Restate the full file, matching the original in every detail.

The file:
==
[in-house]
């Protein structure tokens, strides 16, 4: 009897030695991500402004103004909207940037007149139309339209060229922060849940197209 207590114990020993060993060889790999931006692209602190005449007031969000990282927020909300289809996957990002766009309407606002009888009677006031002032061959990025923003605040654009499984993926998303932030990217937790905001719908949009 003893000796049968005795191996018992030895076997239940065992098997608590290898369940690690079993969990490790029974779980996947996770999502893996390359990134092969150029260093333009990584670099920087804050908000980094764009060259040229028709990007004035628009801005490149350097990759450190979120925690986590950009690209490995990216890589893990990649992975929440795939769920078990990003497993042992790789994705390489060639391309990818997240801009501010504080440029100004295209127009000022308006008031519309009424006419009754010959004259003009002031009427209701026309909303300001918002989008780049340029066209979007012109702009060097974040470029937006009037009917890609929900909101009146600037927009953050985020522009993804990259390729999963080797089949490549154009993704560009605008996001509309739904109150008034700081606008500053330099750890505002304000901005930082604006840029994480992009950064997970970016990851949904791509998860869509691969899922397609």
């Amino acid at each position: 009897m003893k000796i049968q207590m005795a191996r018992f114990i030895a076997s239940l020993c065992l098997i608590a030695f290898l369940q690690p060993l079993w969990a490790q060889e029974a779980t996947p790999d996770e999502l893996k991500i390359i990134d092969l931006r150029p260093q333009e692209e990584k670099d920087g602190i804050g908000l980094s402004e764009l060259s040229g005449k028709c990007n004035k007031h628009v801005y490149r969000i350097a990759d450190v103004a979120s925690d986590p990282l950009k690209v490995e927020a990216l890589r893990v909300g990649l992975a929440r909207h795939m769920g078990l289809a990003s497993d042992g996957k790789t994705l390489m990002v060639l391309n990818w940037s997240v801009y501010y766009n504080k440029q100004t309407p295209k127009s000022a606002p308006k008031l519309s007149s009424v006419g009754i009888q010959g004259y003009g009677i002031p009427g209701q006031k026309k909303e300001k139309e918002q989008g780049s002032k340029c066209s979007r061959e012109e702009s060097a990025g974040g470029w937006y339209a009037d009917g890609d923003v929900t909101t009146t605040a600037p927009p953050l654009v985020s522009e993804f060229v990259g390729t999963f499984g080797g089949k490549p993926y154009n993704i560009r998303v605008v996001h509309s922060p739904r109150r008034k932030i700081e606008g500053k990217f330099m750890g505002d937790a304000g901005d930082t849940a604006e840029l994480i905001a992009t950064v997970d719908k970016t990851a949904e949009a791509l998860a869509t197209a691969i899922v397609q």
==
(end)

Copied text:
[in-house]
């Protein structure tokens, strides 16, 4: 009897030695991500402004103004909207940037007149139309339209060229922060849940197209 207590114990020993060993060889790999931006692209602190005449007031969000990282927020909300289809996957990002766009309407606002009888009677006031002032061959990025923003605040654009499984993926998303932030990217937790905001719908949009 003893000796049968005795191996018992030895076997239940065992098997608590290898369940690690079993969990490790029974779980996947996770999502893996390359990134092969150029260093333009990584670099920087804050908000980094764009060259040229028709990007004035628009801005490149350097990759450190979120925690986590950009690209490995990216890589893990990649992975929440795939769920078990990003497993042992790789994705390489060639391309990818997240801009501010504080440029100004295209127009000022308006008031519309009424006419009754010959004259003009002031009427209701026309909303300001918002989008780049340029066209979007012109702009060097974040470029937006009037009917890609929900909101009146600037927009953050985020522009993804990259390729999963080797089949490549154009993704560009605008996001509309739904109150008034700081606008500053330099750890505002304000901005930082604006840029994480992009950064997970970016990851949904791509998860869509691969899922397609």
């Amino acid at each position: 009897m003893k000796i049968q207590m005795a191996r018992f114990i030895a076997s239940l020993c065992l098997i608590a030695f290898l369940q690690p060993l079993w969990a490790q060889e029974a779980t996947p790999d996770e999502l893996k991500i390359i990134d092969l931006r150029p260093q333009e692209e990584k670099d920087g602190i804050g908000l980094s402004e764009l060259s040229g005449k028709c990007n004035k007031h628009v801005y490149r969000i350097a990759d450190v103004a979120s925690d986590p990282l950009k690209v490995e927020a990216l890589r893990v909300g990649l992975a929440r909207h795939m769920g078990l289809a990003s497993d042992g996957k790789t994705l390489m990002v060639l391309n990818w940037s997240v801009y501010y766009n504080k440029q100004t309407p295209k127009s000022a606002p308006k008031l519309s007149s009424v006419g009754i009888q010959g004259y003009g009677i002031p009427g209701q006031k026309k909303e300001k139309e918002q989008g780049s002032k340029c066209s979007r061959e012109e702009s060097a990025g974040g470029w937006y339209a009037d009917g890609d923003v929900t909101t009146t605040a600037p927009p953050l654009v985020s522009e993804f060229v990259g390729t999963f499984g080797g089949k490549p993926y154009n993704i560009r998303v605008v996001h509309s922060p739904r109150r008034k932030i700081e606008g500053k990217f330099m750890g505002d937790a304000g901005d930082t849940a604006e840029l994480i905001a992009t950064v997970d719908k970016t990851a949904e949009a791509l998860a869509t197209a691969i899922v397609q």